Word of the Day Archive
Tuesday March 12, 2013
1. the inclination that one line or surface makes with another when not at right angles.
2. a surface that does not form a right angle with adjacent surfaces.
3. (of a lock bolt) the oblique end that hits the strike plate.
4. (of a lock with a beveled bolt) the side facing in the same direction as the bevel at the end of the bolt.
5. bevel square.
6. an adjustable instrument for drawing angles or adjusting the surface of work to a particular inclination.
7. Printing. beard (def. 5).
1. to cut or slant at a bevel: to bevel an edge to prevent splintering.
1. Also, beveled; especially British, bevelled. oblique; sloping; slanted.
One edge was rough and jagged, but from that edge, the stone had been worked into a smooth, clean semicircular curve, its edges trimmed in a simple bevel.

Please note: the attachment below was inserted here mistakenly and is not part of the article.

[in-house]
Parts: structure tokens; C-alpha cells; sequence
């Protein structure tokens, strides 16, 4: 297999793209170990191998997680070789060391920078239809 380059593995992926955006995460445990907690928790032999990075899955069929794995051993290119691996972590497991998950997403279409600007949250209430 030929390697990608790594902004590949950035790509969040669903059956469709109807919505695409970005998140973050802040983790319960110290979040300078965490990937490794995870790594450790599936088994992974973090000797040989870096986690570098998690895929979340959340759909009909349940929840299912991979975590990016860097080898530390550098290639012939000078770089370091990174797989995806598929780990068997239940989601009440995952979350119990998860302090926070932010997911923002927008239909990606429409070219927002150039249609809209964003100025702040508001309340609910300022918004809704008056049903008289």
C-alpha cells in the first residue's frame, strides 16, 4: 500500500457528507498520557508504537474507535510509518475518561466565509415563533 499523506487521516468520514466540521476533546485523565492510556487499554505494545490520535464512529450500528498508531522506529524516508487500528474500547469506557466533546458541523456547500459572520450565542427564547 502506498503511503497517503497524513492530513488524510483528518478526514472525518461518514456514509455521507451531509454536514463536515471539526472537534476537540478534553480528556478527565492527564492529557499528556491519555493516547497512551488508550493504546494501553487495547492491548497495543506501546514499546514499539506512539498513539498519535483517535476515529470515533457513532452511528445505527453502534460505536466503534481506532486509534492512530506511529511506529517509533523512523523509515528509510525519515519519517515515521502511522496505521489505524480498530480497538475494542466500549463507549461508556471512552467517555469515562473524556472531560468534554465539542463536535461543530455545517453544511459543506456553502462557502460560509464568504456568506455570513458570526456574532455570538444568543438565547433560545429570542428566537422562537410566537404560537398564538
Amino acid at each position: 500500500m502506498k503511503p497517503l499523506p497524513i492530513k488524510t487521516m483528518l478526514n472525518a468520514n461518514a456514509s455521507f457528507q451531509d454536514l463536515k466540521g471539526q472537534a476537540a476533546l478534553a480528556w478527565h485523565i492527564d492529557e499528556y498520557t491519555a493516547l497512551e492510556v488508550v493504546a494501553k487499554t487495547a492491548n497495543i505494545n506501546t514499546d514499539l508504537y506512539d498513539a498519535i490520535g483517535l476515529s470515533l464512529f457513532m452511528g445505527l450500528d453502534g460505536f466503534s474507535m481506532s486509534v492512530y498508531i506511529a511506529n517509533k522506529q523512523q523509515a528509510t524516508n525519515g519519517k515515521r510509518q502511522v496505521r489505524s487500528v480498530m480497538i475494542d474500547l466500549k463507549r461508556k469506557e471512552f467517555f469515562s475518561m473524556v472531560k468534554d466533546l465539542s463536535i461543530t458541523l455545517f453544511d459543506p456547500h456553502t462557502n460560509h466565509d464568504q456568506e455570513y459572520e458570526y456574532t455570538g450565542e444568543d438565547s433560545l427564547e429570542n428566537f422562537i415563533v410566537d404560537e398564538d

-- John Saul, Hellfire, 2010
Gives them a sort of three-D effect. The plus-one must be the width of the bevel.
-- Ellen Ullman, The Bug, 2003
The origin of bevel, which entered English in the 1500s, is uncertain, though it could possibly come from the Old French term biaiser meaning "to slope" or "to make slanting." It is unclear which came first: the adjective or the noun form.